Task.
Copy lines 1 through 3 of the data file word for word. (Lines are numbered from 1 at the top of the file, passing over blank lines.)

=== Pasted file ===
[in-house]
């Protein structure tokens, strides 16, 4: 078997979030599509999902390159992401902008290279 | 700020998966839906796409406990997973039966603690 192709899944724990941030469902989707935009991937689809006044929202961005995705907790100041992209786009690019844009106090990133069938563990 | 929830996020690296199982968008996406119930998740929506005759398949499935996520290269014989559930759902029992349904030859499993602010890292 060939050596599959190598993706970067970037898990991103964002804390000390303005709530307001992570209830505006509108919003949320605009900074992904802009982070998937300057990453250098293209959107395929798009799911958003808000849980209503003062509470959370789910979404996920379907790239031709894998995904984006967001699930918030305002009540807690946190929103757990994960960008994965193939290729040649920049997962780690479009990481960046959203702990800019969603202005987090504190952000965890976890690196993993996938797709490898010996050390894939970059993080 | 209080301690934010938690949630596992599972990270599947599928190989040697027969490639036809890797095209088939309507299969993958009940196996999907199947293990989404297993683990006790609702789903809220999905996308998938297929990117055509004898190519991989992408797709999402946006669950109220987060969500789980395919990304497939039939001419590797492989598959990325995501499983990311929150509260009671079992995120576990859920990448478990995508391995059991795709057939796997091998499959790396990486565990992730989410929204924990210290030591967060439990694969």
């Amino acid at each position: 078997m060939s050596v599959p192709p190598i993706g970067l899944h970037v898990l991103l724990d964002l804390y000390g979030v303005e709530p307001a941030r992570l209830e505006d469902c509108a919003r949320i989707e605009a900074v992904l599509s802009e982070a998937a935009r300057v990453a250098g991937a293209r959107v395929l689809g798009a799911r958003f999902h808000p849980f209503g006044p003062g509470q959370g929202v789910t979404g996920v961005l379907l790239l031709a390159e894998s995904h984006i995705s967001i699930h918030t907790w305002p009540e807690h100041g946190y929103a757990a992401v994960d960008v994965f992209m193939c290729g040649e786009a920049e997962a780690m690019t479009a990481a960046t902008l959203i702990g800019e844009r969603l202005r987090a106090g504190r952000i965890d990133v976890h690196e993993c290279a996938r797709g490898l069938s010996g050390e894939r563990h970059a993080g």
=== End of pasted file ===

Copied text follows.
[in-house]
């Protein structure tokens, strides 16, 4: 078997979030599509999902390159992401902008290279 | 700020998966839906796409406990997973039966603690 192709899944724990941030469902989707935009991937689809006044929202961005995705907790100041992209786009690019844009106090990133069938563990 | 929830996020690296199982968008996406119930998740929506005759398949499935996520290269014989559930759902029992349904030859499993602010890292 060939050596599959190598993706970067970037898990991103964002804390000390303005709530307001992570209830505006509108919003949320605009900074992904802009982070998937300057990453250098293209959107395929798009799911958003808000849980209503003062509470959370789910979404996920379907790239031709894998995904984006967001699930918030305002009540807690946190929103757990994960960008994965193939290729040649920049997962780690479009990481960046959203702990800019969603202005987090504190952000965890976890690196993993996938797709490898010996050390894939970059993080 | 209080301690934010938690949630596992599972990270599947599928190989040697027969490639036809890797095209088939309507299969993958009940196996999907199947293990989404297993683990006790609702789903809220999905996308998938297929990117055509004898190519991989992408797709999402946006669950109220987060969500789980395919990304497939039939001419590797492989598959990325995501499983990311929150509260009671079992995120576990859920990448478990995508391995059991795709057939796997091998499959790396990486565990992730989410929204924990210290030591967060439990694969």
């Amino acid at each position: 078997m060939s050596v599959p192709p190598i993706g970067l899944h970037v898990l991103l724990d964002l804390y000390g979030v303005e709530p307001a941030r992570l209830e505006d469902c509108a919003r949320i989707e605009a900074v992904l599509s802009e982070a998937a935009r300057v990453a250098g991937a293209r959107v395929l689809g798009a799911r958003f999902h808000p849980f209503g006044p003062g509470q959370g929202v789910t979404g996920v961005l379907l790239l031709a390159e894998s995904h984006i995705s967001i699930h918030t907790w305002p009540e807690h100041g946190y929103a757990a992401v994960d960008v994965f992209m193939c290729g040649e786009a920049e997962a780690m690019t479009a990481a960046t902008l959203i702990g800019e844009r969603l202005r987090a106090g504190r952000i965890d990133v976890h690196e993993c290279a996938r797709g490898l069938s010996g050390e894939r563990h970059a993080g």